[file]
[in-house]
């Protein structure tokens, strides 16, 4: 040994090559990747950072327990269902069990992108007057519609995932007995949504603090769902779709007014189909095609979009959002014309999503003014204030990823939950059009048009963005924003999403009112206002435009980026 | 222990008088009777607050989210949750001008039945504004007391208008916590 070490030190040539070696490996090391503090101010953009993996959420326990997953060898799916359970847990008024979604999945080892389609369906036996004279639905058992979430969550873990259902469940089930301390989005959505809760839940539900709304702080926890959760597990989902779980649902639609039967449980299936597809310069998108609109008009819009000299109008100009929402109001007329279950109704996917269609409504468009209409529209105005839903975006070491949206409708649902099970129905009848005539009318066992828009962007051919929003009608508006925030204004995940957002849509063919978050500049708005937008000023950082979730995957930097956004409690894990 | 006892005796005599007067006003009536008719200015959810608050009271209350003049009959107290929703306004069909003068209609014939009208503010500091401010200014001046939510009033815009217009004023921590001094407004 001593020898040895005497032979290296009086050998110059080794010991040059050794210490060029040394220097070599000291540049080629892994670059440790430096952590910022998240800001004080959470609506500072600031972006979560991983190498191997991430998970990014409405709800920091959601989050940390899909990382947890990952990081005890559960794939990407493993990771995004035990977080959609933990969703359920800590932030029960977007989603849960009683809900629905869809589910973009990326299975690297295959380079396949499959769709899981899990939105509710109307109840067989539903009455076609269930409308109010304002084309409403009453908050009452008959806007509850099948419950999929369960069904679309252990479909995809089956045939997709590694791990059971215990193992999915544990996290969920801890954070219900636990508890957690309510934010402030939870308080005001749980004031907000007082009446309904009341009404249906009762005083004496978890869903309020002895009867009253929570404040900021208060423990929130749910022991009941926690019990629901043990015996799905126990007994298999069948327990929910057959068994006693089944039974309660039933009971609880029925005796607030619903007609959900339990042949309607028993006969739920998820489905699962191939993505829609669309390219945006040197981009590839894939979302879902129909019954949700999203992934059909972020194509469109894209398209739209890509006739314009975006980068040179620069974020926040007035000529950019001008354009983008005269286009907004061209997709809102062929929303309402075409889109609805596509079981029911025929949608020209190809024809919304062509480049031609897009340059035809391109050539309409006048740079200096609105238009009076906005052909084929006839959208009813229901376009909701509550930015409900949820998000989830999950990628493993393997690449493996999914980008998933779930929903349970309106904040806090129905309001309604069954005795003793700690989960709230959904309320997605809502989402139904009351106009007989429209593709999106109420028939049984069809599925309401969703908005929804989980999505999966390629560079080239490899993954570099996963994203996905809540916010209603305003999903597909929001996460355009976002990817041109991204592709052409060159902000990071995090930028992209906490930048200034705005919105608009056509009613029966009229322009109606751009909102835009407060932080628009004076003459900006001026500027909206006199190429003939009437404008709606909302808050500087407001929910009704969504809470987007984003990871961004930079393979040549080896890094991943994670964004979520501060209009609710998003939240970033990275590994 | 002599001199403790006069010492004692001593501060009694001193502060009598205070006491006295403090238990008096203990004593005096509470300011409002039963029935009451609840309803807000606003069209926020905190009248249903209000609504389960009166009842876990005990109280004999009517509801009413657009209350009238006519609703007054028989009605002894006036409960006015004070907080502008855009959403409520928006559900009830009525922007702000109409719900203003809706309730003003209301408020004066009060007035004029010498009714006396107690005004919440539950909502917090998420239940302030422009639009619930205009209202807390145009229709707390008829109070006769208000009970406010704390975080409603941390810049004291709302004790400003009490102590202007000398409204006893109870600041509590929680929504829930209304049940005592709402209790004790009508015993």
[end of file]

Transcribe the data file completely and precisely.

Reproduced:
[in-house]
């Protein structure tokens, strides 16, 4: 040994090559990747950072327990269902069990992108007057519609995932007995949504603090769902779709007014189909095609979009959002014309999503003014204030990823939950059009048009963005924003999403009112206002435009980026 | 222990008088009777607050989210949750001008039945504004007391208008916590 070490030190040539070696490996090391503090101010953009993996959420326990997953060898799916359970847990008024979604999945080892389609369906036996004279639905058992979430969550873990259902469940089930301390989005959505809760839940539900709304702080926890959760597990989902779980649902639609039967449980299936597809310069998108609109008009819009000299109008100009929402109001007329279950109704996917269609409504468009209409529209105005839903975006070491949206409708649902099970129905009848005539009318066992828009962007051919929003009608508006925030204004995940957002849509063919978050500049708005937008000023950082979730995957930097956004409690894990 | 006892005796005599007067006003009536008719200015959810608050009271209350003049009959107290929703306004069909003068209609014939009208503010500091401010200014001046939510009033815009217009004023921590001094407004 001593020898040895005497032979290296009086050998110059080794010991040059050794210490060029040394220097070599000291540049080629892994670059440790430096952590910022998240800001004080959470609506500072600031972006979560991983190498191997991430998970990014409405709800920091959601989050940390899909990382947890990952990081005890559960794939990407493993990771995004035990977080959609933990969703359920800590932030029960977007989603849960009683809900629905869809589910973009990326299975690297295959380079396949499959769709899981899990939105509710109307109840067989539903009455076609269930409308109010304002084309409403009453908050009452008959806007509850099948419950999929369960069904679309252990479909995809089956045939997709590694791990059971215990193992999915544990996290969920801890954070219900636990508890957690309510934010402030939870308080005001749980004031907000007082009446309904009341009404249906009762005083004496978890869903309020002895009867009253929570404040900021208060423990929130749910022991009941926690019990629901043990015996799905126990007994298999069948327990929910057959068994006693089944039974309660039933009971609880029925005796607030619903007609959900339990042949309607028993006969739920998820489905699962191939993505829609669309390219945006040197981009590839894939979302879902129909019954949700999203992934059909972020194509469109894209398209739209890509006739314009975006980068040179620069974020926040007035000529950019001008354009983008005269286009907004061209997709809102062929929303309402075409889109609805596509079981029911025929949608020209190809024809919304062509480049031609897009340059035809391109050539309409006048740079200096609105238009009076906005052909084929006839959208009813229901376009909701509550930015409900949820998000989830999950990628493993393997690449493996999914980008998933779930929903349970309106904040806090129905309001309604069954005795003793700690989960709230959904309320997605809502989402139904009351106009007989429209593709999106109420028939049984069809599925309401969703908005929804989980999505999966390629560079080239490899993954570099996963994203996905809540916010209603305003999903597909929001996460355009976002990817041109991204592709052409060159902000990071995090930028992209906490930048200034705005919105608009056509009613029966009229322009109606751009909102835009407060932080628009004076003459900006001026500027909206006199190429003939009437404008709606909302808050500087407001929910009704969504809470987007984003990871961004930079393979040549080896890094991943994670964004979520501060209009609710998003939240970033990275590994 | 002599001199403790006069010492004692001593501060009694001193502060009598205070006491006295403090238990008096203990004593005096509470300011409002039963029935009451609840309803807000606003069209926020905190009248249903209000609504389960009166009842876990005990109280004999009517509801009413657009209350009238006519609703007054028989009605002894006036409960006015004070907080502008855009959403409520928006559900009830009525922007702000109409719900203003809706309730003003209301408020004066009060007035004029010498009714006396107690005004919440539950909502917090998420239940302030422009639009619930205009209202807390145009229709707390008829109070006769208000009970406010704390975080409603941390810049004291709302004790400003009490102590202007000398409204006893109870600041509590929680929504829930209304049940005592709402209790004790009508015993």